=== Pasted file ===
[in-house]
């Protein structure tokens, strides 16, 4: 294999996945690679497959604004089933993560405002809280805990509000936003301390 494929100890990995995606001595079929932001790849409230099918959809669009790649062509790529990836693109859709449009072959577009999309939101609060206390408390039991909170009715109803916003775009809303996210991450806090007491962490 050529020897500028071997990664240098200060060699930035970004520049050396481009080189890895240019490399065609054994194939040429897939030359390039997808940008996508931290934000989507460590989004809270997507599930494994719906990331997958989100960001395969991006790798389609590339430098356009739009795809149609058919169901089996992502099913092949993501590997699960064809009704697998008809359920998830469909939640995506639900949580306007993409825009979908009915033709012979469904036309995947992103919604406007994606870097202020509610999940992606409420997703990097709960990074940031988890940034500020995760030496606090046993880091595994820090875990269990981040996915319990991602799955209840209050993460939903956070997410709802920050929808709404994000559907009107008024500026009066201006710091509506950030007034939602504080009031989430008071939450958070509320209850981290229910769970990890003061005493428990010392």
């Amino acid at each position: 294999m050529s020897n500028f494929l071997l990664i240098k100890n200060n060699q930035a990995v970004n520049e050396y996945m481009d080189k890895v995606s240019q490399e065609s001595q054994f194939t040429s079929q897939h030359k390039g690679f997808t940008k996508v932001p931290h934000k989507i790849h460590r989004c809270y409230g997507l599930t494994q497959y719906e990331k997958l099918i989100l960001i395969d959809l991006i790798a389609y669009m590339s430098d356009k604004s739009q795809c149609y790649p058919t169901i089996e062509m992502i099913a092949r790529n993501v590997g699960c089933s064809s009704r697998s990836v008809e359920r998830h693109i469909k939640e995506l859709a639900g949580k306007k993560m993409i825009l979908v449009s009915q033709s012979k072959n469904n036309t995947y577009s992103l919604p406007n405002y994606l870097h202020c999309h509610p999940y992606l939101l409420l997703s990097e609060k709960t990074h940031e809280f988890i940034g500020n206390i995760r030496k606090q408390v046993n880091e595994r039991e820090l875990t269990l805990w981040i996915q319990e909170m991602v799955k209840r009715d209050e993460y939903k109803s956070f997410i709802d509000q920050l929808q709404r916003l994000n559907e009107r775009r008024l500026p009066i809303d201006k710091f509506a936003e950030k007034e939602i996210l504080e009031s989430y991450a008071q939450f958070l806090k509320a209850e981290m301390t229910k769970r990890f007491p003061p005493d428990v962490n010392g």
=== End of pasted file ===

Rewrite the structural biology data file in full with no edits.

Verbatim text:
[in-house]
């Protein structure tokens, strides 16, 4: 294999996945690679497959604004089933993560405002809280805990509000936003301390 494929100890990995995606001595079929932001790849409230099918959809669009790649062509790529990836693109859709449009072959577009999309939101609060206390408390039991909170009715109803916003775009809303996210991450806090007491962490 050529020897500028071997990664240098200060060699930035970004520049050396481009080189890895240019490399065609054994194939040429897939030359390039997808940008996508931290934000989507460590989004809270997507599930494994719906990331997958989100960001395969991006790798389609590339430098356009739009795809149609058919169901089996992502099913092949993501590997699960064809009704697998008809359920998830469909939640995506639900949580306007993409825009979908009915033709012979469904036309995947992103919604406007994606870097202020509610999940992606409420997703990097709960990074940031988890940034500020995760030496606090046993880091595994820090875990269990981040996915319990991602799955209840209050993460939903956070997410709802920050929808709404994000559907009107008024500026009066201006710091509506950030007034939602504080009031989430008071939450958070509320209850981290229910769970990890003061005493428990010392």
């Amino acid at each position: 294999m050529s020897n500028f494929l071997l990664i240098k100890n200060n060699q930035a990995v970004n520049e050396y996945m481009d080189k890895v995606s240019q490399e065609s001595q054994f194939t040429s079929q897939h030359k390039g690679f997808t940008k996508v932001p931290h934000k989507i790849h460590r989004c809270y409230g997507l599930t494994q497959y719906e990331k997958l099918i989100l960001i395969d959809l991006i790798a389609y669009m590339s430098d356009k604004s739009q795809c149609y790649p058919t169901i089996e062509m992502i099913a092949r790529n993501v590997g699960c089933s064809s009704r697998s990836v008809e359920r998830h693109i469909k939640e995506l859709a639900g949580k306007k993560m993409i825009l979908v449009s009915q033709s012979k072959n469904n036309t995947y577009s992103l919604p406007n405002y994606l870097h202020c999309h509610p999940y992606l939101l409420l997703s990097e609060k709960t990074h940031e809280f988890i940034g500020n206390i995760r030496k606090q408390v046993n880091e595994r039991e820090l875990t269990l805990w981040i996915q319990e909170m991602v799955k209840r009715d209050e993460y939903k109803s956070f997410i709802d509000q920050l929808q709404r916003l994000n559907e009107r775009r008024l500026p009066i809303d201006k710091f509506a936003e950030k007034e939602i996210l504080e009031s989430y991450a008071q939450f958070l806090k509320a209850e981290m301390t229910k769970r990890f007491p003061p005493d428990v962490n010392g």